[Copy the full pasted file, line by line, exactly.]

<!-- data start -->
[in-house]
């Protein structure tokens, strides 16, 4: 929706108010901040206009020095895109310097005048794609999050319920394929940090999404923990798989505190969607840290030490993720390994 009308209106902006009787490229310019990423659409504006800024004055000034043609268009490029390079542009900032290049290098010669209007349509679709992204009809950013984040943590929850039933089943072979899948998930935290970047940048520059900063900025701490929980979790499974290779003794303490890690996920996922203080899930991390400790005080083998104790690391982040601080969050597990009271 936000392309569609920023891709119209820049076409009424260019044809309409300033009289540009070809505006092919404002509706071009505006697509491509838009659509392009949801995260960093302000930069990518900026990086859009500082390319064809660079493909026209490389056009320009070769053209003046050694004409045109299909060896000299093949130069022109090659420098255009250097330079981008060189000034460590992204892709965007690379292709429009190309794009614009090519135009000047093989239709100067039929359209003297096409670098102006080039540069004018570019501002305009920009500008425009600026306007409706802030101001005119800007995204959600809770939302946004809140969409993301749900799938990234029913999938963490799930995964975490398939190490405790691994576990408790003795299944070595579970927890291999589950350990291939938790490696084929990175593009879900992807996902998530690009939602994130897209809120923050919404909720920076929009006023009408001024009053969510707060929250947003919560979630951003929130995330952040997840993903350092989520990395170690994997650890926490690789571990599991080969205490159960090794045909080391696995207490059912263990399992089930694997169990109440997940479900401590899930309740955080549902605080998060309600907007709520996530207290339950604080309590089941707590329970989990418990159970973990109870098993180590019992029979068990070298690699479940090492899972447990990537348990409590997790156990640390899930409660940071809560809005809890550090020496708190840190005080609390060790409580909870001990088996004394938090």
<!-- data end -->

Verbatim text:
[in-house]
């Protein structure tokens, strides 16, 4: 929706108010901040206009020095895109310097005048794609999050319920394929940090999404923990798989505190969607840290030490993720390994 009308209106902006009787490229310019990423659409504006800024004055000034043609268009490029390079542009900032290049290098010669209007349509679709992204009809950013984040943590929850039933089943072979899948998930935290970047940048520059900063900025701490929980979790499974290779003794303490890690996920996922203080899930991390400790005080083998104790690391982040601080969050597990009271 936000392309569609920023891709119209820049076409009424260019044809309409300033009289540009070809505006092919404002509706071009505006697509491509838009659509392009949801995260960093302000930069990518900026990086859009500082390319064809660079493909026209490389056009320009070769053209003046050694004409045109299909060896000299093949130069022109090659420098255009250097330079981008060189000034460590992204892709965007690379292709429009190309794009614009090519135009000047093989239709100067039929359209003297096409670098102006080039540069004018570019501002305009920009500008425009600026306007409706802030101001005119800007995204959600809770939302946004809140969409993301749900799938990234029913999938963490799930995964975490398939190490405790691994576990408790003795299944070595579970927890291999589950350990291939938790490696084929990175593009879900992807996902998530690009939602994130897209809120923050919404909720920076929009006023009408001024009053969510707060929250947003919560979630951003929130995330952040997840993903350092989520990395170690994997650890926490690789571990599991080969205490159960090794045909080391696995207490059912263990399992089930694997169990109440997940479900401590899930309740955080549902605080998060309600907007709520996530207290339950604080309590089941707590329970989990418990159970973990109870098993180590019992029979068990070298690699479940090492899972447990990537348990409590997790156990640390899930409660940071809560809005809890550090020496708190840190005080609390060790409580909870001990088996004394938090």